On November 30, 1937, an attempt to drill for hot water took an unexpected turn when the bit hit 315 feet deep and unleashed the geyser. The extreme pressure is caused by carbon dioxide gas mixing with water in an underground chamber. Today, as the only man-made geyser in the world - it is capped and controlled by a timer, erupting every hour on the hour and reaching heights of 70-100 feet year-round. Surrounding the geyser, a beautiful park offers plenty of benches to enjoy the show, interpretive signage, and a boardwalk to see the mineral deposit bed made by the geyser up close and personal.
4. Ritter Island
Formerly known as the Niagara Springs State Park, today the Thousand Springs complex is made up of multiple distinct parks - the newest and most treasured of which is Ritter Island, directly across from Minnie Miller Springs. This once-private property has a unique view of the lost river waterfalls as they pour out of the rock walls - the product and end point of a nearly 200-mile journey through the Snake River Plain Aquifer/Craters of the Moon landscape.
5. The Grandfather Tree
When visitors come to Idaho, ancient forests of immense cedar trees are an unexpected surprise. Tucked away in DeVoto, Roosevelt, Hobo, and various other dedicated cedar parks, these wise beauties have seen centuries worth of history take place. But while most of our state's giant cedars were seedlings when Columbus' ships tore through Central America, one glorious "grandfather tree" was already well into adulthood when Leif Erikson discovered America c. 990-1000.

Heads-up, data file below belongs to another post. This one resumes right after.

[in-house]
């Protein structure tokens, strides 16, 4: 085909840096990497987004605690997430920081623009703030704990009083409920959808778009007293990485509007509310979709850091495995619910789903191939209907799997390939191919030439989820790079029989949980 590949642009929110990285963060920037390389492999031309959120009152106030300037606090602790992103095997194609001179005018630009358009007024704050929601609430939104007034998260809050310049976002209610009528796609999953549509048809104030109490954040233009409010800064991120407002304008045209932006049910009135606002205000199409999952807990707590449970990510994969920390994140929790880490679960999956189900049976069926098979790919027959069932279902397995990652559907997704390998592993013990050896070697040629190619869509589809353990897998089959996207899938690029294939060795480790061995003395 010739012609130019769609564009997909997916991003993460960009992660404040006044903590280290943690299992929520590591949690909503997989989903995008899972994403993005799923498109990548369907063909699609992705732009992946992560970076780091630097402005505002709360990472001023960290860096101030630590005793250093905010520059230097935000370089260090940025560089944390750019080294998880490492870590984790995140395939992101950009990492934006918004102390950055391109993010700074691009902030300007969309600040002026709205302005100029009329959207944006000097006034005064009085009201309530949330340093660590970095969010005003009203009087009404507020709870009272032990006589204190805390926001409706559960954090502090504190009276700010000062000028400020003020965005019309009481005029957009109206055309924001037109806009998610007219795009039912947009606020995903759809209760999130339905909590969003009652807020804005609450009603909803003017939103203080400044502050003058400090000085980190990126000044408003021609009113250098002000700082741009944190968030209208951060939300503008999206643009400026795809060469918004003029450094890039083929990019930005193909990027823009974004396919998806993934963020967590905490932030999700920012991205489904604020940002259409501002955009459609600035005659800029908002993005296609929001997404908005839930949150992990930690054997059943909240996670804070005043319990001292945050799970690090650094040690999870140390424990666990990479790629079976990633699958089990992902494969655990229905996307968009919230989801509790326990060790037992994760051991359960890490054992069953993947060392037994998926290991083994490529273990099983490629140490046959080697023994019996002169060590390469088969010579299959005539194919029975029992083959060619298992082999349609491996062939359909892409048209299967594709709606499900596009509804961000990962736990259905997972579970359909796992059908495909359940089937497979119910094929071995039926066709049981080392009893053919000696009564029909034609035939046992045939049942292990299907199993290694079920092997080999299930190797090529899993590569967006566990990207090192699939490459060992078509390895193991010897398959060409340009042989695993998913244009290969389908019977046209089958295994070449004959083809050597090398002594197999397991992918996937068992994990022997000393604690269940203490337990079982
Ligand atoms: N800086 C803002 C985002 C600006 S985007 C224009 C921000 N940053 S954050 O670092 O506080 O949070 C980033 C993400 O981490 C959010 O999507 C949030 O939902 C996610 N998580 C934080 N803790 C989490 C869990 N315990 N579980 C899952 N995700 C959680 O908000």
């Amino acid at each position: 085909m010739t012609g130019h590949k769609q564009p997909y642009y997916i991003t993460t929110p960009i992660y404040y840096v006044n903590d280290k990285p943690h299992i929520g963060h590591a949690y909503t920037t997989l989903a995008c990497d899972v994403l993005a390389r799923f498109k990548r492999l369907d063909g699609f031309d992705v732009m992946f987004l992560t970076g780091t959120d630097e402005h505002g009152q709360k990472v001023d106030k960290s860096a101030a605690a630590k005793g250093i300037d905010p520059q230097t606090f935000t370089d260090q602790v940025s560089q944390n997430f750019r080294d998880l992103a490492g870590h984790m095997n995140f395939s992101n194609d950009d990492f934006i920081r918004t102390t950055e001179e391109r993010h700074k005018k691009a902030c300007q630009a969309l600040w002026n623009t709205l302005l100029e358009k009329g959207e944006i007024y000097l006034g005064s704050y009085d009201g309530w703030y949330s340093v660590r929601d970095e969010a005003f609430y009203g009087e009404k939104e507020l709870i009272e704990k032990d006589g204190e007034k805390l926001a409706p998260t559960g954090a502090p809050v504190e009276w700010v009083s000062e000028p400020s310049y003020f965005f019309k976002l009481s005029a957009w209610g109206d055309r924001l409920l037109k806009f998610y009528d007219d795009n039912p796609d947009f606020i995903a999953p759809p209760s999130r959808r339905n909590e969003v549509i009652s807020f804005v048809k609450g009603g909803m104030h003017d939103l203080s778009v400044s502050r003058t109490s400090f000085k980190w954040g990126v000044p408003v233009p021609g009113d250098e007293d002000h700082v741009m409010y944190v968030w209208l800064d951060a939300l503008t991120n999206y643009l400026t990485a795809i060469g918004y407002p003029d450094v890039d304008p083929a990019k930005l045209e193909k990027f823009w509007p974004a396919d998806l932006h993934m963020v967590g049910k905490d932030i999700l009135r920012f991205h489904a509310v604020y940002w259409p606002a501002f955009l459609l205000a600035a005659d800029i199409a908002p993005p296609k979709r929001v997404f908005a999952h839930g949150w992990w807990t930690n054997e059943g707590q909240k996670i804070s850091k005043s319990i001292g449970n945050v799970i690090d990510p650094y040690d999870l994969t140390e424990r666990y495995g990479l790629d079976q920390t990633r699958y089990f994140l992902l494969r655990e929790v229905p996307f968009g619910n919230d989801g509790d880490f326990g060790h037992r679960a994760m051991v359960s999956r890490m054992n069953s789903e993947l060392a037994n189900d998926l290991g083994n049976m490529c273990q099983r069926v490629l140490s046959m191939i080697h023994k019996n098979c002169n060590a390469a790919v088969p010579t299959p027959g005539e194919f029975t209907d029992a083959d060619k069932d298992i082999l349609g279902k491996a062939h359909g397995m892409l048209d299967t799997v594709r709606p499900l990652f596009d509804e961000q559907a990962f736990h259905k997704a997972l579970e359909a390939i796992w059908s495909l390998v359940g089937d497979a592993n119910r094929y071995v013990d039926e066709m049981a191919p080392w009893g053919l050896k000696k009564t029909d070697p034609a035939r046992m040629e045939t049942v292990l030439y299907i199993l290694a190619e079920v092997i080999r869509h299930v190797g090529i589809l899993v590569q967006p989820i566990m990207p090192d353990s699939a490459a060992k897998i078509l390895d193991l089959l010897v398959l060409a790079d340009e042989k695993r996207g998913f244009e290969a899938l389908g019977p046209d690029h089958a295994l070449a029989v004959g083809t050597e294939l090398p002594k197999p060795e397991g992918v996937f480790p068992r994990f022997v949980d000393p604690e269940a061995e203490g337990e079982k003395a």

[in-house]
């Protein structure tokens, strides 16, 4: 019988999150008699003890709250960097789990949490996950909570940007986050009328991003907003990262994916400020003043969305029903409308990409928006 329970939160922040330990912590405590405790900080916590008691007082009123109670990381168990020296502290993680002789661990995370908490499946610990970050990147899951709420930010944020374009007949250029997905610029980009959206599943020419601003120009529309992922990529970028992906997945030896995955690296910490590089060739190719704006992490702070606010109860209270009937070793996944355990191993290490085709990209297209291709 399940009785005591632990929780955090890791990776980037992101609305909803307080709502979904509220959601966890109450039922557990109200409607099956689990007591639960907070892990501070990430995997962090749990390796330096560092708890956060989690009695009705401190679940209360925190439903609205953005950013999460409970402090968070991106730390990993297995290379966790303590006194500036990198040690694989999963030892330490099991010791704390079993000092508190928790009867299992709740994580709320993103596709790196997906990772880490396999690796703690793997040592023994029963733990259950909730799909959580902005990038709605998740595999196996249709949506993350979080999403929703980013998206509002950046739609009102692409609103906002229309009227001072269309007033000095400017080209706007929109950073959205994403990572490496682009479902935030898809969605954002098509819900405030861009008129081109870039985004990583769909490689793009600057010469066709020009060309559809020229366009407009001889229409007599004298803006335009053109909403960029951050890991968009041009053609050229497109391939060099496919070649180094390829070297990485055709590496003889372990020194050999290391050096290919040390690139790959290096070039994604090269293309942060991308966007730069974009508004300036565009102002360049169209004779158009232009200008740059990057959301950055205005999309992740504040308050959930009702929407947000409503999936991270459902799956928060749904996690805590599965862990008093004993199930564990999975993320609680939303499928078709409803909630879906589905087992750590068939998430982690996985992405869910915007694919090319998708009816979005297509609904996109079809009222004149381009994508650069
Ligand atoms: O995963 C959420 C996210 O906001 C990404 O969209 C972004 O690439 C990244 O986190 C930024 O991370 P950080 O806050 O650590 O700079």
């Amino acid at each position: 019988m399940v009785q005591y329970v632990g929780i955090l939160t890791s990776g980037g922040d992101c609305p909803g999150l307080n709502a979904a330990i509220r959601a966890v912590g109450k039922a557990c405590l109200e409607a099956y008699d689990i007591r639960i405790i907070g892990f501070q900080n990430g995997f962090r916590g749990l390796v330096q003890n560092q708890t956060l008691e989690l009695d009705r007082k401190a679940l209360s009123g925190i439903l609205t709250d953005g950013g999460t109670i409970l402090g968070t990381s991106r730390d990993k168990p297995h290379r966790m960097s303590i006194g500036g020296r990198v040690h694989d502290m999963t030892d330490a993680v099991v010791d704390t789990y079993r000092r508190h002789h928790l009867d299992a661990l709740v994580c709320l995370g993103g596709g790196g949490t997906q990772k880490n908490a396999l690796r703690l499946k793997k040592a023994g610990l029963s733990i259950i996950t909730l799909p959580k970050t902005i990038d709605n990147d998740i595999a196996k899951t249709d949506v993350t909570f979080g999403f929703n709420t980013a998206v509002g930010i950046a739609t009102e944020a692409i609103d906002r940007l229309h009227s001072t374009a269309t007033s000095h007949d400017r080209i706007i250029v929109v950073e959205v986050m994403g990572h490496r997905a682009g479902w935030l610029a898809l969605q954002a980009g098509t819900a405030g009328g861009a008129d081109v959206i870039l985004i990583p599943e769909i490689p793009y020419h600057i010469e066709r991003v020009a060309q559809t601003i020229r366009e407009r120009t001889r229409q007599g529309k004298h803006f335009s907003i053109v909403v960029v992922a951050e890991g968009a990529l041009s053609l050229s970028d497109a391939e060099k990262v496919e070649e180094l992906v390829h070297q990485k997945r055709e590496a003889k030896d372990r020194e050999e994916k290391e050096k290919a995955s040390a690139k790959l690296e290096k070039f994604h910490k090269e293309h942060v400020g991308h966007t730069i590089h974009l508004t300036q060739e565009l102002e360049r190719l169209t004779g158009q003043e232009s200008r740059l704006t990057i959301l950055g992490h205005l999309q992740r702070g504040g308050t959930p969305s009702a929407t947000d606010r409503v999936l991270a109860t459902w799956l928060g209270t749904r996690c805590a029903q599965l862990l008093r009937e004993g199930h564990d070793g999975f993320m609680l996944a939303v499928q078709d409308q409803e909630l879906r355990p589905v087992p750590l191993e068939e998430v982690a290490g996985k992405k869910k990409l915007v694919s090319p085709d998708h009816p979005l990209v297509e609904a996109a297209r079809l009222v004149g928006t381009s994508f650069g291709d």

As though the age of this
Giant Western Red Cedar
isn't enough on its own, the sheer size of this tree - although no match for California's Redwoods - is something to be seen in person.
6. Craters of the Moon "Eternal Trees"
When Craters of the Moon was formed thousands of years ago by ancient lava flows, many of the region's twisted trees were caught in the path. Uniquely, the lava also preserved the trees - which stand virtually identical to how they did all those years ago. Others, like the tree pictured here, have been baked into permanence by the hot, desert sun.
7. St. Joe River
The St. Joe is a beautiful river on its own, but it's also one of a kind - the only river in the country to flow between two lakes. Specifically, this gorgeous "shadowy" water body nestles itself between Benewah Lake and Lake Coeur d'Alene, creating one of the most unique
environments in the world.
8. Arco Number Hill
Arco's wacky "Number Hill" is more of a roadside attraction than anything, but travelers through the area might wonder what the numbers mean.. And how they got there. Aliens? Long distance communication coordinates?